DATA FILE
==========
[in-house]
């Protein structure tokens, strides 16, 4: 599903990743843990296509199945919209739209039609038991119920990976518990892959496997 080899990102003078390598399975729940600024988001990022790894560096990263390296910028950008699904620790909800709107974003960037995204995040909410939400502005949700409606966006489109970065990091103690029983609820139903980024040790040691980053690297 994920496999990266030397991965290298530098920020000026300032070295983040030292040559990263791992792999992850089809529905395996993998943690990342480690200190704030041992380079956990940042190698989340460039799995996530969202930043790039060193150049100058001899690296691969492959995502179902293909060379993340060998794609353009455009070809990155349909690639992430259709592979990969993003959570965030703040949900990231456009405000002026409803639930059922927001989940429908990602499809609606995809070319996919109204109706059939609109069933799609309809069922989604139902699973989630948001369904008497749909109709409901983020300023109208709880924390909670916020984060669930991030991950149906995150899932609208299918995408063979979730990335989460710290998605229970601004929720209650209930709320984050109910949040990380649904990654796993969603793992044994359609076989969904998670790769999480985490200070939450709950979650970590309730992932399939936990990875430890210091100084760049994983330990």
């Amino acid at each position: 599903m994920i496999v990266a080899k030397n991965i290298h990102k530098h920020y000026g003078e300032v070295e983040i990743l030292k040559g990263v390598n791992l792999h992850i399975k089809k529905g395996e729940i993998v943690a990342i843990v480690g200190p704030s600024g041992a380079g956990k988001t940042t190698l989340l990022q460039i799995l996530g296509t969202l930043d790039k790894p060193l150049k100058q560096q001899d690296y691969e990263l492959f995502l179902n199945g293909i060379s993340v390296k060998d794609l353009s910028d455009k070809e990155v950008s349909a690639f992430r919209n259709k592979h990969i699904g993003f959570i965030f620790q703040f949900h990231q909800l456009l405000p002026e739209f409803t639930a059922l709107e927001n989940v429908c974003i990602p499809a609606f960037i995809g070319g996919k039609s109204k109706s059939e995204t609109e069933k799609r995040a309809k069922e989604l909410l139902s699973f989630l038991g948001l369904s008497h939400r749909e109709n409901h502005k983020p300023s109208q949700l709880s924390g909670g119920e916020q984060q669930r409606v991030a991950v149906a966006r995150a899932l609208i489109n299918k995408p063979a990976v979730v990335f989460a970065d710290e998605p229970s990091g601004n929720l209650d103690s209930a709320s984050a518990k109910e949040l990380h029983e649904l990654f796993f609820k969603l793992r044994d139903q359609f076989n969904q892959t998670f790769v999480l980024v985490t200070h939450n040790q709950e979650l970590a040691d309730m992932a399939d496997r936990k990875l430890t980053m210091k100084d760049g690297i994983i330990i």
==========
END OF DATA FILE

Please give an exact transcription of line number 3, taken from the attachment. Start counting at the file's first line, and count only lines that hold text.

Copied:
């Amino acid at each position: 599903m994920i496999v990266a080899k030397n991965i290298h990102k530098h920020y000026g003078e300032v070295e983040i990743l030292k040559g990263v390598n791992l792999h992850i399975k089809k529905g395996e729940i993998v943690a990342i843990v480690g200190p704030s600024g041992a380079g956990k988001t940042t190698l989340l990022q460039i799995l996530g296509t969202l930043d790039k790894p060193l150049k100058q560096q001899d690296y691969e990263l492959f995502l179902n199945g293909i060379s993340v390296k060998d794609l353009s910028d455009k070809e990155v950008s349909a690639f992430r919209n259709k592979h990969i699904g993003f959570i965030f620790q703040f949900h990231q909800l456009l405000p002026e739209f409803t639930a059922l709107e927001n989940v429908c974003i990602p499809a609606f960037i995809g070319g996919k039609s109204k109706s059939e995204t609109e069933k799609r995040a309809k069922e989604l909410l139902s699973f989630l038991g948001l369904s008497h939400r749909e109709n409901h502005k983020p300023s109208q949700l709880s924390g909670g119920e916020q984060q669930r409606v991030a991950v149906a966006r995150a899932l609208i489109n299918k995408p063979a990976v979730v990335f989460a970065d710290e998605p229970s990091g601004n929720l209650d103690s209930a709320s984050a518990k109910e949040l990380h029983e649904l990654f796993f609820k969603l793992r044994d139903q359609f076989n969904q892959t998670f790769v999480l980024v985490t200070h939450n040790q709950e979650l970590a040691d309730m992932a399939d496997r936990k990875l430890t980053m210091k100084d760049g690297i994983i330990i």